The Islamic State group has an army of more than 50,000 fighters in Syria, and recruited 6,000 people in the last month, a monitoring group has said.
Rami Abdel Rahman, the director of the UK-based Syrian Observatory for Human Rights, said on Tuesday that the group's recruitment push was gathering pace every month.
"July saw the largest recruitment since the group appeared in Syria in 2013, with more than 6,000 new fighters," he said.
"The number of IS fighters has passed 50,000 in Syria, including 20,000 non-Syrians," he said.
Al Jazeera cannot verify the observatory's figures. However, an Islamic State source backed the statement and told Al Jazeera that the group also had 30,000 fighters in Iraq.
Abdel Rahman said the new recruits in Syria included more than 1,000 foreign fighters from Chechnya, China, Europe and Arab countries. He said most had entered Syria from Turkey.
Other recruits included defectors from the ranks of other armed opposition groups, including 200 from the al-Qaeda affiliate in Syria, the Nusra Front.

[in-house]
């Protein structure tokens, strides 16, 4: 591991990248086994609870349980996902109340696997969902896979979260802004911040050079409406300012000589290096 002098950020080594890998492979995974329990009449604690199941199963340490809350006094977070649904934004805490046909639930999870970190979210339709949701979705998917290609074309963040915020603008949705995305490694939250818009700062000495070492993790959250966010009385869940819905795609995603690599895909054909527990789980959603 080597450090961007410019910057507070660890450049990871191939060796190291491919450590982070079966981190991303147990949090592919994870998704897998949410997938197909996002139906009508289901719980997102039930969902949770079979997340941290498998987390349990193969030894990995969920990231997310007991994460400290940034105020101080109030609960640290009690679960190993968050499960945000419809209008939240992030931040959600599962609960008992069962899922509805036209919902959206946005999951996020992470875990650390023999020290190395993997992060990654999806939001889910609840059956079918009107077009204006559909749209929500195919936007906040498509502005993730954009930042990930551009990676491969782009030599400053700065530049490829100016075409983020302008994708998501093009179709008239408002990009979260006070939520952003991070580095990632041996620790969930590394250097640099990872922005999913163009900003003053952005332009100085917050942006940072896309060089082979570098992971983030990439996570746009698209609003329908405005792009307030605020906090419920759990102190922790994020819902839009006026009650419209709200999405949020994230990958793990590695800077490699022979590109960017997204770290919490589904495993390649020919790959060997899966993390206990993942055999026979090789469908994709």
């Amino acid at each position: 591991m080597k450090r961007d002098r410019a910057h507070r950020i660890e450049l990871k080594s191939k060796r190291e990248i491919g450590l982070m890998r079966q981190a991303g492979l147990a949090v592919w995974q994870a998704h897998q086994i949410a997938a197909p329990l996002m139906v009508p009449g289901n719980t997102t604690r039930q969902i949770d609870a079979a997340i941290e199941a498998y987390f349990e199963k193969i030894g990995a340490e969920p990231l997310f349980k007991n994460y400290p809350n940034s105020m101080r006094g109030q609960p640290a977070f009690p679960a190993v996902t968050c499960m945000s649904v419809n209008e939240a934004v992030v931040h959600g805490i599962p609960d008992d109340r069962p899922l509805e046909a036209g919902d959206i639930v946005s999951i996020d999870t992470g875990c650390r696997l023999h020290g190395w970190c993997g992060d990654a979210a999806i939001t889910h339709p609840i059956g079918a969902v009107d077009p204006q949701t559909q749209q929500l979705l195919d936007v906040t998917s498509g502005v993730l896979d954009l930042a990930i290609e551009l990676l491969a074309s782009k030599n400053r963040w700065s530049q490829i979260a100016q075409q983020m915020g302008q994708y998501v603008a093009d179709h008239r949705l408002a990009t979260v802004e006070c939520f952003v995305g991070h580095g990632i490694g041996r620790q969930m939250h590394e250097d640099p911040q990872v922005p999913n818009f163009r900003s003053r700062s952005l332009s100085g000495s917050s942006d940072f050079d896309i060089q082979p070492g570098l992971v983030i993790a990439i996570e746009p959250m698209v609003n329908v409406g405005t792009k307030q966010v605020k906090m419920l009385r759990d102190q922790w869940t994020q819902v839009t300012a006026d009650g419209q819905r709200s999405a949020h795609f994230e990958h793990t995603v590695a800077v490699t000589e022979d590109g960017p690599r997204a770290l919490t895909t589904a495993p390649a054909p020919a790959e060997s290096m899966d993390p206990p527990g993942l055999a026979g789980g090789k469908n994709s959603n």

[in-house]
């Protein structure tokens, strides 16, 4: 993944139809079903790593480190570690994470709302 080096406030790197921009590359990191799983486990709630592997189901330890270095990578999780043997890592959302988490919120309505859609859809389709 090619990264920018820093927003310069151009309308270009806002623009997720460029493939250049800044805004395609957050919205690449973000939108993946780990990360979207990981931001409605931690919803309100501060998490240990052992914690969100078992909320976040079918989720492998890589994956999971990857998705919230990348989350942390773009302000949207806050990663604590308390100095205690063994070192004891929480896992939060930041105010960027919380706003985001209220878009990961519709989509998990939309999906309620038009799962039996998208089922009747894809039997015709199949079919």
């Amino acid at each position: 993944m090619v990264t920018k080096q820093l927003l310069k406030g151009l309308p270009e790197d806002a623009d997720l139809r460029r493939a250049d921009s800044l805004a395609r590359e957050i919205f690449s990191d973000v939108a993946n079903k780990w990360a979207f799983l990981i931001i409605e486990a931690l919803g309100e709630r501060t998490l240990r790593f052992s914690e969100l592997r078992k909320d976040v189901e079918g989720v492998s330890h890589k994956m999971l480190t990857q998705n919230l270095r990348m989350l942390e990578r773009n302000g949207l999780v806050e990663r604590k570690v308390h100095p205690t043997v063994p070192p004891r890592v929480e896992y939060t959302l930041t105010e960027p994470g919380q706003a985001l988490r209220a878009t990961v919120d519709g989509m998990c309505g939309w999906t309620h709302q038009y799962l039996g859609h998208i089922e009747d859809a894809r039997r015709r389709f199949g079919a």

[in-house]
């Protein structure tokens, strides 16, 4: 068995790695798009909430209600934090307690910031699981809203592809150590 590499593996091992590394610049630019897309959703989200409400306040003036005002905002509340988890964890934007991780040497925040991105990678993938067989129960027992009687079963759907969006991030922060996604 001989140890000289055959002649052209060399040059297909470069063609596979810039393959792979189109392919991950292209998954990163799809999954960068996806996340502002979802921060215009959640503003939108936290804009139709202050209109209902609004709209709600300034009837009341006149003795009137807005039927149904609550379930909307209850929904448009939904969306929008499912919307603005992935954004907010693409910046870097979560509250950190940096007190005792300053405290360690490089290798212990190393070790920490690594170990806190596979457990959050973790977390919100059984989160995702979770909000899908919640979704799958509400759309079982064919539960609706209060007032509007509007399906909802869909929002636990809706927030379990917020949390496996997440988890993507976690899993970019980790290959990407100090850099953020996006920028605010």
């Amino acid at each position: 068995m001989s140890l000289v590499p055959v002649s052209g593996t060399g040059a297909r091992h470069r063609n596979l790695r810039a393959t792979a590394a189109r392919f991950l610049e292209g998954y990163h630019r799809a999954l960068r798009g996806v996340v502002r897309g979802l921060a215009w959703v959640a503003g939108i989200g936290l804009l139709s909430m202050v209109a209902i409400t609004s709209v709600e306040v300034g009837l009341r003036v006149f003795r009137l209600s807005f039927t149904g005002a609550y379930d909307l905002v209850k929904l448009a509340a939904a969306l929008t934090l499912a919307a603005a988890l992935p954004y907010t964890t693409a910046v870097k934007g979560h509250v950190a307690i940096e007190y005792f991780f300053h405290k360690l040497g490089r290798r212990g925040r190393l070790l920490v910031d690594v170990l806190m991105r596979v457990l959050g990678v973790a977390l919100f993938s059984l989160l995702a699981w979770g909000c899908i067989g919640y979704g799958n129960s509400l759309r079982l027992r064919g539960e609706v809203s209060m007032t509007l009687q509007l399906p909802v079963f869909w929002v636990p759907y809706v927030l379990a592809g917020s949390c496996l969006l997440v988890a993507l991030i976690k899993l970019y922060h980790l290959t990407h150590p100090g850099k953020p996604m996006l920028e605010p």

The Islamic State group, formerly known as ISIL, grew out of the American-led war in Iraq, and entered the civil war in Syria last year. It attempted to take command of Nusra and denounced al-Qaeda's overall leader, Ayman al-Zawahiri, as "straying from the path".
The Islamic State group initially cooperated with some of the armed opposition in Syria, but its abuses against rival rebels and civilians sparked a backlash that began this January.
It has recently taken over vast areas of neighbouring Iraq and its leader, Abu Bakr al-Baghdadi, earlier this year declared himself the caliph of territory captured on both sides of the border.